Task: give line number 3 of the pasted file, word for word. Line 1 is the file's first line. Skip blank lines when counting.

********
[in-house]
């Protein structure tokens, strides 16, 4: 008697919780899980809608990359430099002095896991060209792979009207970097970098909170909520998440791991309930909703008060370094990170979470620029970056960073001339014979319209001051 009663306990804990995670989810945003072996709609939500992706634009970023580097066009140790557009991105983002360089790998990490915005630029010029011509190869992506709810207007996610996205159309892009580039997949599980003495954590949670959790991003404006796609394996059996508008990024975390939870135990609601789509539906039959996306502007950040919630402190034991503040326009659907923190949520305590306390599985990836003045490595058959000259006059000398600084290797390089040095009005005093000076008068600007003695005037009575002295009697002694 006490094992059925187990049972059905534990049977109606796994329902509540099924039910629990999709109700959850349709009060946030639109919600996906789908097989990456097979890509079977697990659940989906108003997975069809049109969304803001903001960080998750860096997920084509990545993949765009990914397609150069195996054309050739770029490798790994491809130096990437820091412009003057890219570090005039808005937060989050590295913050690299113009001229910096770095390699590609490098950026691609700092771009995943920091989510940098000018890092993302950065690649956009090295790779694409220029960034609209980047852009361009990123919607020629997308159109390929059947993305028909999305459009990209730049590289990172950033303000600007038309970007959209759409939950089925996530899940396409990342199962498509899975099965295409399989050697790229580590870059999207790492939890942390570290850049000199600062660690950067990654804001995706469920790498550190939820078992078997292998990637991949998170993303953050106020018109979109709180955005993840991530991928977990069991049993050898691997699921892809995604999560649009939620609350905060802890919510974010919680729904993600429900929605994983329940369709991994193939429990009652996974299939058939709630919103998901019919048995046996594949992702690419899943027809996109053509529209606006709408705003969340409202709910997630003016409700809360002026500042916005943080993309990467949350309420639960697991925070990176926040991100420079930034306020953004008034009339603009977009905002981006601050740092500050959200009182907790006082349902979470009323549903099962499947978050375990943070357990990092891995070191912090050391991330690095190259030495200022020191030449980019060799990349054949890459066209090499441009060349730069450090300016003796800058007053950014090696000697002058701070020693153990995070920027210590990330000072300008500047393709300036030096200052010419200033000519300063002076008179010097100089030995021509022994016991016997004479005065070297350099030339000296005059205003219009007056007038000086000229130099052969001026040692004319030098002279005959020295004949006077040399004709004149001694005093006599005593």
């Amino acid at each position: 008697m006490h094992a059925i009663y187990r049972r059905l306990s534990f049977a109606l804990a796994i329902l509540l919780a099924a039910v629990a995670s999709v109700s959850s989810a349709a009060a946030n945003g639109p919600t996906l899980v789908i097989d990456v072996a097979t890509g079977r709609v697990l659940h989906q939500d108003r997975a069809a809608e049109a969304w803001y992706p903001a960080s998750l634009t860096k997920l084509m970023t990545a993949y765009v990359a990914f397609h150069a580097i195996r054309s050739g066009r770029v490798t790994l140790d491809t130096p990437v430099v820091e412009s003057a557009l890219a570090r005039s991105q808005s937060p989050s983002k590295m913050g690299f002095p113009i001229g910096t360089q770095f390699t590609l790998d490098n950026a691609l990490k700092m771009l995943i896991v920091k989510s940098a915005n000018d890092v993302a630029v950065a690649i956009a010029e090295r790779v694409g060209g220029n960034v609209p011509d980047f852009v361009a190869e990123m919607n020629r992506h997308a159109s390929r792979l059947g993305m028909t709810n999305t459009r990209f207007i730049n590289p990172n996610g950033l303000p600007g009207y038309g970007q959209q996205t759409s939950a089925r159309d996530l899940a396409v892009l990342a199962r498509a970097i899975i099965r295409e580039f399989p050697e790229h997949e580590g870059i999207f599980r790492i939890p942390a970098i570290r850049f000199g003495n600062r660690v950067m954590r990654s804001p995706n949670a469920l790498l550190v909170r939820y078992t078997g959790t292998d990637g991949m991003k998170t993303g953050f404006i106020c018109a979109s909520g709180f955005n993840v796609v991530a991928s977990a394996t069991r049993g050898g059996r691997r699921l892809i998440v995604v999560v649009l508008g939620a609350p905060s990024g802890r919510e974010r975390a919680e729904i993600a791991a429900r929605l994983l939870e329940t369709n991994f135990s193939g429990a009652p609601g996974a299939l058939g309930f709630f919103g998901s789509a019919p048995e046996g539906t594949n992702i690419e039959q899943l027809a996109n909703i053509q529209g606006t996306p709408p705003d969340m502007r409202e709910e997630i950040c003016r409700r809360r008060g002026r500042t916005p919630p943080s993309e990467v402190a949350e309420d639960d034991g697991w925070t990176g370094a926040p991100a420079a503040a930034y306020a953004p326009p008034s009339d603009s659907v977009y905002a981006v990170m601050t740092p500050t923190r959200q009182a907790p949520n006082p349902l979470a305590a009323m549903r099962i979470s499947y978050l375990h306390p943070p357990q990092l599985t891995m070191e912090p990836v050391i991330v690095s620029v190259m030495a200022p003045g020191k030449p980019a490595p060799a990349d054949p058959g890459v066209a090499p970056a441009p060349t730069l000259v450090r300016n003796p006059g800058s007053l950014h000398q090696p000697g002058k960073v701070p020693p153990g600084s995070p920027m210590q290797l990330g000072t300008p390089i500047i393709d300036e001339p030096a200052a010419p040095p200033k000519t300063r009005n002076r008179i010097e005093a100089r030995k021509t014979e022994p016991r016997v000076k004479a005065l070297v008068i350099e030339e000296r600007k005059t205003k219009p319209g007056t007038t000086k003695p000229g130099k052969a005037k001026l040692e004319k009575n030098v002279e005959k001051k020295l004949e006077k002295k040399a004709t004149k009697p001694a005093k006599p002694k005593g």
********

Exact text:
């Amino acid at each position: 008697m006490h094992a059925i009663y187990r049972r059905l306990s534990f049977a109606l804990a796994i329902l509540l919780a099924a039910v629990a995670s999709v109700s959850s989810a349709a009060a946030n945003g639109p919600t996906l899980v789908i097989d990456v072996a097979t890509g079977r709609v697990l659940h989906q939500d108003r997975a069809a809608e049109a969304w803001y992706p903001a960080s998750l634009t860096k997920l084509m970023t990545a993949y765009v990359a990914f397609h150069a580097i195996r054309s050739g066009r770029v490798t790994l140790d491809t130096p990437v430099v820091e412009s003057a557009l890219a570090r005039s991105q808005s937060p989050s983002k590295m913050g690299f002095p113009i001229g910096t360089q770095f390699t590609l790998d490098n950026a691609l990490k700092m771009l995943i896991v920091k989510s940098a915005n000018d890092v993302a630029v950065a690649i956009a010029e090295r790779v694409g060209g220029n960034v609209p011509d980047f852009v361009a190869e990123m919607n020629r992506h997308a159109s390929r792979l059947g993305m028909t709810n999305t459009r990209f207007i730049n590289p990172n996610g950033l303000p600007g009207y038309g970007q959209q996205t759409s939950a089925r159309d996530l899940a396409v892009l990342a199962r498509a970097i899975i099965r295409e580039f399989p050697e790229h997949e580590g870059i999207f599980r790492i939890p942390a970098i570290r850049f000199g003495n600062r660690v950067m954590r990654s804001p995706n949670a469920l790498l550190v909170r939820y078992t078997g959790t292998d990637g991949m991003k998170t993303g953050f404006i106020c018109a979109s909520g709180f955005n993840v796609v991530a991928s977990a394996t069991r049993g050898g059996r691997r699921l892809i998440v995604v999560v649009l508008g939620a609350p905060s990024g802890r919510e974010r975390a919680e729904i993600a791991a429900r929605l994983l939870e329940t369709n991994f135990s193939g429990a009652p609601g996974a299939l058939g309930f709630f919103g998901s789509a019919p048995e046996g539906t594949n992702i690419e039959q899943l027809a996109n909703i053509q529209g606006t996306p709408p705003d969340m502007r409202e709910e997630i950040c003016r409700r809360r008060g002026r500042t916005p919630p943080s993309e990467v402190a949350e309420d639960d034991g697991w925070t990176g370094a926040p991100a420079a503040a930034y306020a953004p326009p008034s009339d603009s659907v977009y905002a981006v990170m601050t740092p500050t923190r959200q009182a907790p949520n006082p349902l979470a305590a009323m549903r099962i979470s499947y978050l375990h306390p943070p357990q990092l599985t891995m070191e912090p990836v050391i991330v690095s620029v190259m030495a200022p003045g020191k030449p980019a490595p060799a990349d054949p058959g890459v066209a090499p970056a441009p060349t730069l000259v450090r300016n003796p006059g800058s007053l950014h000398q090696p000697g002058k960073v701070p020693p153990g600084s995070p920027m210590q290797l990330g000072t300008p390089i500047i393709d300036e001339p030096a200052a010419p040095p200033k000519t300063r009005n002076r008179i010097e005093a100089r030995k021509t014979e022994p016991r016997v000076k004479a005065l070297v008068i350099e030339e000296r600007k005059t205003k219009p319209g007056t007038t000086k003695p000229g130099k052969a005037k001026l040692e004319k009575n030098v002279e005959k001051k020295l004949e006077k002295k040399a004709t004149k009697p001694a005093k006599p002694k005593g």